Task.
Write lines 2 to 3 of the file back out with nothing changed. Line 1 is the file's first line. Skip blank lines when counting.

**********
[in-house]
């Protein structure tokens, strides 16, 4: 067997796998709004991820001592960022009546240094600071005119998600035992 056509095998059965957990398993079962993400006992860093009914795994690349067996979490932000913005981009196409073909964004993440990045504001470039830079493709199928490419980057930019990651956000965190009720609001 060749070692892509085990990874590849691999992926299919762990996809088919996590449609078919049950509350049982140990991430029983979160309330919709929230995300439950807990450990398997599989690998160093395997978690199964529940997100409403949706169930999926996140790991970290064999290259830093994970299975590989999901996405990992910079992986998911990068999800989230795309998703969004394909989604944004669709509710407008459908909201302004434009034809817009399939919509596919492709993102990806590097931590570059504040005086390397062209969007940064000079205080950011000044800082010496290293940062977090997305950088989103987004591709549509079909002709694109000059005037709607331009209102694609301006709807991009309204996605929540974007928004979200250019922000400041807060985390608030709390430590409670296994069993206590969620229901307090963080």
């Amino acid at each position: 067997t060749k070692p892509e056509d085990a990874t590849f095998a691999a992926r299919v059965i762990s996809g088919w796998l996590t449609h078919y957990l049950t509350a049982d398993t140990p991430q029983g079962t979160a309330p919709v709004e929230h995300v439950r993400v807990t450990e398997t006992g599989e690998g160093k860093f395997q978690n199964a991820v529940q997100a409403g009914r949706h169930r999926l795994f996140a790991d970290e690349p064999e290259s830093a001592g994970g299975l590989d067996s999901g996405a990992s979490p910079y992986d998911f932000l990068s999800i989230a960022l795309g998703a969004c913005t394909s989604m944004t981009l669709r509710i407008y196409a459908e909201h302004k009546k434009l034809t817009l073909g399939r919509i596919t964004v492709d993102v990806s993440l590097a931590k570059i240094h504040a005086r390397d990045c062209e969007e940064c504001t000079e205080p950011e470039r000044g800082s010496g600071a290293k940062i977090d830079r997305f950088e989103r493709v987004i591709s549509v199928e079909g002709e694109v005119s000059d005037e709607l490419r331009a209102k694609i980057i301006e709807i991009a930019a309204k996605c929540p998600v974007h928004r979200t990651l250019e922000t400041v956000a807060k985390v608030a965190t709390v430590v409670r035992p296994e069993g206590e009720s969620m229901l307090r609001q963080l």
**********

């Protein structure tokens, strides 16, 4: 067997796998709004991820001592960022009546240094600071005119998600035992 056509095998059965957990398993079962993400006992860093009914795994690349067996979490932000913005981009196409073909964004993440990045504001470039830079493709199928490419980057930019990651956000965190009720609001 060749070692892509085990990874590849691999992926299919762990996809088919996590449609078919049950509350049982140990991430029983979160309330919709929230995300439950807990450990398997599989690998160093395997978690199964529940997100409403949706169930999926996140790991970290064999290259830093994970299975590989999901996405990992910079992986998911990068999800989230795309998703969004394909989604944004669709509710407008459908909201302004434009034809817009399939919509596919492709993102990806590097931590570059504040005086390397062209969007940064000079205080950011000044800082010496290293940062977090997305950088989103987004591709549509079909002709694109000059005037709607331009209102694609301006709807991009309204996605929540974007928004979200250019922000400041807060985390608030709390430590409670296994069993206590969620229901307090963080």
């Amino acid at each position: 067997t060749k070692p892509e056509d085990a990874t590849f095998a691999a992926r299919v059965i762990s996809g088919w796998l996590t449609h078919y957990l049950t509350a049982d398993t140990p991430q029983g079962t979160a309330p919709v709004e929230h995300v439950r993400v807990t450990e398997t006992g599989e690998g160093k860093f395997q978690n199964a991820v529940q997100a409403g009914r949706h169930r999926l795994f996140a790991d970290e690349p064999e290259s830093a001592g994970g299975l590989d067996s999901g996405a990992s979490p910079y992986d998911f932000l990068s999800i989230a960022l795309g998703a969004c913005t394909s989604m944004t981009l669709r509710i407008y196409a459908e909201h302004k009546k434009l034809t817009l073909g399939r919509i596919t964004v492709d993102v990806s993440l590097a931590k570059i240094h504040a005086r390397d990045c062209e969007e940064c504001t000079e205080p950011e470039r000044g800082s010496g600071a290293k940062i977090d830079r997305f950088e989103r493709v987004i591709s549509v199928e079909g002709e694109v005119s000059d005037e709607l490419r331009a209102k694609i980057i301006e709807i991009a930019a309204k996605c929540p998600v974007h928004r979200t990651l250019e922000t400041v956000a807060k985390v608030a965190t709390v430590v409670r035992p296994e069993g206590e009720s969620m229901l307090r609001q963080l």